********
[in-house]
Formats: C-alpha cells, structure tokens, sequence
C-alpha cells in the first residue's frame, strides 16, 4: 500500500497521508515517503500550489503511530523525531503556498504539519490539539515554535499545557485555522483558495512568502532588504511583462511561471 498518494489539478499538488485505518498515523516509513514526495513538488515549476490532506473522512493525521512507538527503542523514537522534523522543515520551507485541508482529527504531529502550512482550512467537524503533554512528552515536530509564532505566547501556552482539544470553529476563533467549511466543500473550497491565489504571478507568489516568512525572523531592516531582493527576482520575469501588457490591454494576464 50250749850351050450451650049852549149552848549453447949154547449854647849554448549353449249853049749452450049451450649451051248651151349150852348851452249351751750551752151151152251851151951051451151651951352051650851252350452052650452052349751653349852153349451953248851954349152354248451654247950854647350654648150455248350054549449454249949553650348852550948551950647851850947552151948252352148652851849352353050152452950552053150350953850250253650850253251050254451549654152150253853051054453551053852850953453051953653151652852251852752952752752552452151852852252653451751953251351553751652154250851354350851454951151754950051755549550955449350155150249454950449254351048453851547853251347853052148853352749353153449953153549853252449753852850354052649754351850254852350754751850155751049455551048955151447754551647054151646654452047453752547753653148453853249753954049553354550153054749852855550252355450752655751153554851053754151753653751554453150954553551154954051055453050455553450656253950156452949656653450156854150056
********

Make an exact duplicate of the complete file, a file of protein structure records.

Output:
[in-house]
Formats: C-alpha cells, structure tokens, sequence
C-alpha cells in the first residue's frame, strides 16, 4: 500500500497521508515517503500550489503511530523525531503556498504539519490539539515554535499545557485555522483558495512568502532588504511583462511561471 498518494489539478499538488485505518498515523516509513514526495513538488515549476490532506473522512493525521512507538527503542523514537522534523522543515520551507485541508482529527504531529502550512482550512467537524503533554512528552515536530509564532505566547501556552482539544470553529476563533467549511466543500473550497491565489504571478507568489516568512525572523531592516531582493527576482520575469501588457490591454494576464 50250749850351050450451650049852549149552848549453447949154547449854647849554448549353449249853049749452450049451450649451051248651151349150852348851452249351751750551752151151152251851151951051451151651951352051650851252350452052650452052349751653349852153349451953248851954349152354248451654247950854647350654648150455248350054549449454249949553650348852550948551950647851850947552151948252352148652851849352353050152452950552053150350953850250253650850253251050254451549654152150253853051054453551053852850953453051953653151652852251852752952752752552452151852852252653451751953251351553751652154250851354350851454951151754950051755549550955449350155150249454950449254351048453851547853251347853052148853352749353153449953153549853252449753852850354052649754351850254852350754751850155751049455551048955151447754551647054151646654452047453752547753653148453853249753954049553354550153054749852855550252355450752655751153554851053754151753653751554453150954553551154954051055453050455553450656253950156452949656653450156854150056